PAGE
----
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College Insanity is Spreading, so Stop It

By CornPoptheOriginalGangster follow CornPoptheOriginalGangster   2019 Jun 12, 11:40am 194 views   0 comments   watch   nsfw   quote   share    

Conservatives once laughed at radical campus politics, imagining that upon impact with the “real world,” blue-haired social justice warrior activists would have to grow up and confront the hard realities of the capitalist marketplace. Instead, what’s becoming increasingly clear is that academic leftism is metastasizing off-campus, spreading into some of the world’s largest corporations as well as institutions of culture, with graduated millennial employees as its carriers.

While the right wrestles with how to deal with big technology companies’ hostility to conservative voices on their platforms, the source of that enmity goes mostly unremarked upon: Google’s highly credentialed workforce has roughly the personal politics of a faculty lounge. Regrettably, universities don’t live up to the Las Vegas adage–what begins on campus definitely does not stay there. It spills over into every aspect of our broader culture, from complaints about actors not precisely matching the intersectionality profile of the characters they portray, to the leftward tilt of America’s corporations.

That’s all the more reason for Republicans on campus to take the ideology that threatens free speech in universities seriously and advance legislation to protect one of America’s most cherished freedoms. Without strong, smart pushback at the academic source, the country will soon be dealing with even more censorious consequences of an ideology that does not recognize its opponents’ rights to speak.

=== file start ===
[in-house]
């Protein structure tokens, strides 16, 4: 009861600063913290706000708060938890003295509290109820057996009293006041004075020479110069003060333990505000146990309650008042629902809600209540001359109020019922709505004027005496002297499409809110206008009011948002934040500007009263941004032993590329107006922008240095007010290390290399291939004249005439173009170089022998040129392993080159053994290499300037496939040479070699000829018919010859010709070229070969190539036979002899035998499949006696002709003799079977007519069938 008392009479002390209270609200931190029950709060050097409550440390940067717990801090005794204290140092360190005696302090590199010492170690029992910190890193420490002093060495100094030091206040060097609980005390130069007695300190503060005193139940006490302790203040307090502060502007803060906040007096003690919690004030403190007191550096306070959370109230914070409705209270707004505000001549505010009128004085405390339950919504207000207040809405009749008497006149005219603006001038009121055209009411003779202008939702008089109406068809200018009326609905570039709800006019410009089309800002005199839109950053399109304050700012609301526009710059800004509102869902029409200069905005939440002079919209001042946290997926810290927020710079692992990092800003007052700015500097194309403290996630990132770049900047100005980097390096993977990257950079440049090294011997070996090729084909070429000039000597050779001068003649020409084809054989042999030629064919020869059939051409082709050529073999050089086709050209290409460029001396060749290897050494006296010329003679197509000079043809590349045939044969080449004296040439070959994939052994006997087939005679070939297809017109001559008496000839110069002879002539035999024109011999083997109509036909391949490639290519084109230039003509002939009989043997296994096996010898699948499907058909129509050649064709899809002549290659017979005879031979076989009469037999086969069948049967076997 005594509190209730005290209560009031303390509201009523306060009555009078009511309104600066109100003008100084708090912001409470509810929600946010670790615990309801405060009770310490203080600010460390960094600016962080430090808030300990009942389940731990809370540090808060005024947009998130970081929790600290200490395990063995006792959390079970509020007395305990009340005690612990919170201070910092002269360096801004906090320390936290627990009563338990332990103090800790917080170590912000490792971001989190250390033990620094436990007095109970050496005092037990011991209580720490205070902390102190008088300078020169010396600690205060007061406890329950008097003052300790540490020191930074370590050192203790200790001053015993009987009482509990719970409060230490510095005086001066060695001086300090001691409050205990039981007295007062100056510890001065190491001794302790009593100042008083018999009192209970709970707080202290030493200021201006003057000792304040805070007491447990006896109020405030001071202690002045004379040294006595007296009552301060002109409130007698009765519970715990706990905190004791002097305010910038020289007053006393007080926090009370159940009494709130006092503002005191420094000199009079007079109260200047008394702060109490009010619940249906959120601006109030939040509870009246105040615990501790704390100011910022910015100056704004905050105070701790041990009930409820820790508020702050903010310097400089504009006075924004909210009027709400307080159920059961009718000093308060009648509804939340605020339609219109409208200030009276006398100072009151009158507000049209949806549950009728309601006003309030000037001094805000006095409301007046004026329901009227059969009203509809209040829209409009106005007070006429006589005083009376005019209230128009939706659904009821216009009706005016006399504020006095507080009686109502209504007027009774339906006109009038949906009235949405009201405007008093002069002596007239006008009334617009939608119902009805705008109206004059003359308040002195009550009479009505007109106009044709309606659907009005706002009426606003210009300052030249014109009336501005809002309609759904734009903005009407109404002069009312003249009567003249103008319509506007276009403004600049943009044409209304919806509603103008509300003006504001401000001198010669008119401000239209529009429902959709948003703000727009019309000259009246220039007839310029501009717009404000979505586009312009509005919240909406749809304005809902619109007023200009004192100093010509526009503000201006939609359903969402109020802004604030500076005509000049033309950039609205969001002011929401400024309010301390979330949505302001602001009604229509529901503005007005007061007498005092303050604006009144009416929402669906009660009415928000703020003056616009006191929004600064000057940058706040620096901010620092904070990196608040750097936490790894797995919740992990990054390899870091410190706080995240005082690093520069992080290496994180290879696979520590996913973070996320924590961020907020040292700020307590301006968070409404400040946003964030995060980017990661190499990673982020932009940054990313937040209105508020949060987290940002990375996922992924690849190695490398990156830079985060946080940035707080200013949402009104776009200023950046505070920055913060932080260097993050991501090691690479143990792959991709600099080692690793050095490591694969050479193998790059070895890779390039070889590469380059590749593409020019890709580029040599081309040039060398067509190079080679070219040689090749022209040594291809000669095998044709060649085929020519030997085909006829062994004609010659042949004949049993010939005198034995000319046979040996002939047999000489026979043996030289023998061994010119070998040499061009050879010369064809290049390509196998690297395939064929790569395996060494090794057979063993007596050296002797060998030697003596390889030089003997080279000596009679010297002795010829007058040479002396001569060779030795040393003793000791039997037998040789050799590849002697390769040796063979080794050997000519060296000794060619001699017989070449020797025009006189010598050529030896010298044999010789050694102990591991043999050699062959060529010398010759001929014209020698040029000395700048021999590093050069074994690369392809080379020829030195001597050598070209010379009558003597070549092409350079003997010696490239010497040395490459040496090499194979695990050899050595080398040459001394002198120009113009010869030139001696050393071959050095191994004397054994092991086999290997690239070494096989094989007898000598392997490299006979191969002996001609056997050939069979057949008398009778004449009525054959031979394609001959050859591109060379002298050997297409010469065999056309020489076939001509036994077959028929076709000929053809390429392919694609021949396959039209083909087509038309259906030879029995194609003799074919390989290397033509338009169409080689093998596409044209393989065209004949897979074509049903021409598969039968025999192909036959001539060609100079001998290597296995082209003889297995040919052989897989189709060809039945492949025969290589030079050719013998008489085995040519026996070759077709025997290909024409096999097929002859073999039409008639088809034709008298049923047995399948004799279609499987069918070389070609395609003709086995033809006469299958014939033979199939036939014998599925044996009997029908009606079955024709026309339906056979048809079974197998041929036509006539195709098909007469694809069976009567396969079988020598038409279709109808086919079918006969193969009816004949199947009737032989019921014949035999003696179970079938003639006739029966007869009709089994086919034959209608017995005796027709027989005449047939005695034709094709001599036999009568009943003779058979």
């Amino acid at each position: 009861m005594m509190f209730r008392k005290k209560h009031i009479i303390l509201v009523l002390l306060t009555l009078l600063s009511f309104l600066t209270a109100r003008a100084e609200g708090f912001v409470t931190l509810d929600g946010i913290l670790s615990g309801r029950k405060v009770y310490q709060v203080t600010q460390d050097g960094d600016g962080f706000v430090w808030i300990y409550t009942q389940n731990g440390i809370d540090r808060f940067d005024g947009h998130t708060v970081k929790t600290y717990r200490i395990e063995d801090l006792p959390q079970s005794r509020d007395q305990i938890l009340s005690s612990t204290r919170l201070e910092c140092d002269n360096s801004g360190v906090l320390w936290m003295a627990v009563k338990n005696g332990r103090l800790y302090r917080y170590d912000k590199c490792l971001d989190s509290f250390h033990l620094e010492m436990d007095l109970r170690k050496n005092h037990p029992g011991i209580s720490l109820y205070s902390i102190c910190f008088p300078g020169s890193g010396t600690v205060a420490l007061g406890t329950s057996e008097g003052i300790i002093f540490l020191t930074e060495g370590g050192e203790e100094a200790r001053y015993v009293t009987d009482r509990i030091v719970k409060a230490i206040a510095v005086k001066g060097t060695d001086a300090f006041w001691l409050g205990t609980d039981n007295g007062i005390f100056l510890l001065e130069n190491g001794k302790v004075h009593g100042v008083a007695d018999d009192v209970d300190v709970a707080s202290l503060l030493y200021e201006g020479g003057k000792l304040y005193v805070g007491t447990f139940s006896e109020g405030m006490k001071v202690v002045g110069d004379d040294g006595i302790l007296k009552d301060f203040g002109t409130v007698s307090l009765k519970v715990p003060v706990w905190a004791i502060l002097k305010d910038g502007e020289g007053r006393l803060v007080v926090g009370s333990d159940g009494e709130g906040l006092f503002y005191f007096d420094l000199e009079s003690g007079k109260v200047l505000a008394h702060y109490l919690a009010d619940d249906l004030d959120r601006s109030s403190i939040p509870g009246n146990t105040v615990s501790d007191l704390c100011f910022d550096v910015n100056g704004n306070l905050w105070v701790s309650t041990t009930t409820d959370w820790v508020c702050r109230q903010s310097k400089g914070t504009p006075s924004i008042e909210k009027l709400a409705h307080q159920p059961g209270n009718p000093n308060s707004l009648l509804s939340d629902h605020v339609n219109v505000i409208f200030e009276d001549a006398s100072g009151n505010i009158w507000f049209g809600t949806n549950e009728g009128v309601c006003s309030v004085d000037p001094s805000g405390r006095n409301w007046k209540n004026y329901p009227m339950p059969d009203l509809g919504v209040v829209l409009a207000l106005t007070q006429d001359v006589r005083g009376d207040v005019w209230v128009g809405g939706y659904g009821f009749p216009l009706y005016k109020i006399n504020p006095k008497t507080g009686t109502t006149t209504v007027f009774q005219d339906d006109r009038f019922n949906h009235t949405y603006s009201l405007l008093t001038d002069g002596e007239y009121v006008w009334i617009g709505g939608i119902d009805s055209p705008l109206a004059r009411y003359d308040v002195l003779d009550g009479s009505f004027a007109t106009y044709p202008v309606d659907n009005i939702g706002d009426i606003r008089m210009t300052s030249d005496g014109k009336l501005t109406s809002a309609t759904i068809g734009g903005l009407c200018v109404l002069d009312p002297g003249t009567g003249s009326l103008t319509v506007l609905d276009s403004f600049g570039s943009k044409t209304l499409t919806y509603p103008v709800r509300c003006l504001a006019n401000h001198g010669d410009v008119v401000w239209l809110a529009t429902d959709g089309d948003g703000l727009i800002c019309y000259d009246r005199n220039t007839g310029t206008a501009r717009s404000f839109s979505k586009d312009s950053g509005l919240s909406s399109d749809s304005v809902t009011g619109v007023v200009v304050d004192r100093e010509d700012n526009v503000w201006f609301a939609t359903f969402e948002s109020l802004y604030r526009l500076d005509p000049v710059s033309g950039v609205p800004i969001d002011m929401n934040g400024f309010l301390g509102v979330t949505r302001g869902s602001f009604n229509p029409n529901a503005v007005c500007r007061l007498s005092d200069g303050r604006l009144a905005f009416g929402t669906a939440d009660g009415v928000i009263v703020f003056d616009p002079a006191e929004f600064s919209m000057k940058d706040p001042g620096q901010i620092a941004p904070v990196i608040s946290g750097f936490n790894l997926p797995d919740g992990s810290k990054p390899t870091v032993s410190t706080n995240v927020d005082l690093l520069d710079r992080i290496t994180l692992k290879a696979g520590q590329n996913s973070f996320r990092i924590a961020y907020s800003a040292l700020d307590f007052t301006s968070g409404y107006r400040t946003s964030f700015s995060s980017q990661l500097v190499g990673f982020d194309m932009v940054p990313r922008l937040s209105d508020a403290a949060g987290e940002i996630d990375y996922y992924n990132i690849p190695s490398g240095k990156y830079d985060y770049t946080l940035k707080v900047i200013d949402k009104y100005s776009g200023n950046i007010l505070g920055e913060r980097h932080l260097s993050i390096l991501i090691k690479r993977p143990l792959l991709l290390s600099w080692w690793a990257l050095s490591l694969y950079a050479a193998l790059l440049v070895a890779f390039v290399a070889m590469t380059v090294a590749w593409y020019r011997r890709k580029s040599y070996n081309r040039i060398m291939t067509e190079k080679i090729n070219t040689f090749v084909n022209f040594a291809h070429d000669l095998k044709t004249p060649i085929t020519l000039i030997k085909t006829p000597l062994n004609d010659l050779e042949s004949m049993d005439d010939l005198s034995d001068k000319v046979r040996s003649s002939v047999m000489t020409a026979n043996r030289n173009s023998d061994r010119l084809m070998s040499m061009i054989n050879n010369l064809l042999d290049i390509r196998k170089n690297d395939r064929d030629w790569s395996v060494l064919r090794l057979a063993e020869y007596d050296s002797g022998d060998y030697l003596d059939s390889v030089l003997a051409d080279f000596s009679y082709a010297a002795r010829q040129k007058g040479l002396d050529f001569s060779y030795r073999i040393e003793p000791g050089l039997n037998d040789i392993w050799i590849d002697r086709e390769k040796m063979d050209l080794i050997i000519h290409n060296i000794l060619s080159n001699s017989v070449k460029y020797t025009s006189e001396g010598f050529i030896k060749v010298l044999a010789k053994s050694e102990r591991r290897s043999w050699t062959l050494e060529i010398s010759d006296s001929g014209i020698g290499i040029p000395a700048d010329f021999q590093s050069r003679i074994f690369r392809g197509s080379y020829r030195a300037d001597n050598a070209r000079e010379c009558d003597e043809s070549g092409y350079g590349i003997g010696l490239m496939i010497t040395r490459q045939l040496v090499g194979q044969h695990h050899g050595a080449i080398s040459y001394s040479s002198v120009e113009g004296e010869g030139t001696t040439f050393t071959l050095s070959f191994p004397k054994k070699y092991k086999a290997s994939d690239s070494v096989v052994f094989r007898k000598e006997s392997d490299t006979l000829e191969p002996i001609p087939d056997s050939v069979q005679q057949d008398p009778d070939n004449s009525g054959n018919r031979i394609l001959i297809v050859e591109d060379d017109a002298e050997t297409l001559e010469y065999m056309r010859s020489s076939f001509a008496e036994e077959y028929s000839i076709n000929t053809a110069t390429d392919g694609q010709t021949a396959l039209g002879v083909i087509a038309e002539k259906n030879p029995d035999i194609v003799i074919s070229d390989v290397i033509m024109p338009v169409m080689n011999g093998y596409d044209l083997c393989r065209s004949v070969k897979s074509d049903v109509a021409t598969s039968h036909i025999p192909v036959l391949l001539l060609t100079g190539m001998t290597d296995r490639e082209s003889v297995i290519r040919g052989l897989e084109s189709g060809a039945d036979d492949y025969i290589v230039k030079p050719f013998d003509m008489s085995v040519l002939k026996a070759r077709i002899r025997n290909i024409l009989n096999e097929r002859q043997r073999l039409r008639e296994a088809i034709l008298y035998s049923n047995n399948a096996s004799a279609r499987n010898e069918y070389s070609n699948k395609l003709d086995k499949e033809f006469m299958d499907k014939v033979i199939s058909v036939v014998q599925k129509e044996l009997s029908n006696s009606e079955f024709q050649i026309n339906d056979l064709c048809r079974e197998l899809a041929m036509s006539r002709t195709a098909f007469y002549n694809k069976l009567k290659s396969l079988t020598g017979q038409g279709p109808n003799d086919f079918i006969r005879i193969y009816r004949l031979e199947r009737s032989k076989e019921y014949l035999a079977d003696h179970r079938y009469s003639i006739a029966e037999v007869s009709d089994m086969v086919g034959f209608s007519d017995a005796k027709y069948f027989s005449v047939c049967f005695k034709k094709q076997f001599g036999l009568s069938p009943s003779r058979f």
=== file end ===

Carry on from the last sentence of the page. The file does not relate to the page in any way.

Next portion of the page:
Congress is currently considering the reauthorization of the Higher Education Act (HEA), the law that governs the doling out of billions to universities in the form of direct grants and subsidized student loans. President Trump’s executive order on free speech, which directs agencies to ensure that public universities are in compliance with the First Amendment, is massively popular across political and racial categories, although the limits of executive action prevent effective enforcement of its dictates.

Even so, key Republican leaders, like Senator Lamar Alexander (R–Tenn.), are resisting calls from among their colleagues and conservative groups to attach protections for free speech to the endlessly flowing spigot of cash from Washington. Instead, Republicans seem to be substituting real support for free speech with a toothless resolution, which pays lip service to calling out speech codes and speech “zones” as contrary to the First Amendment.

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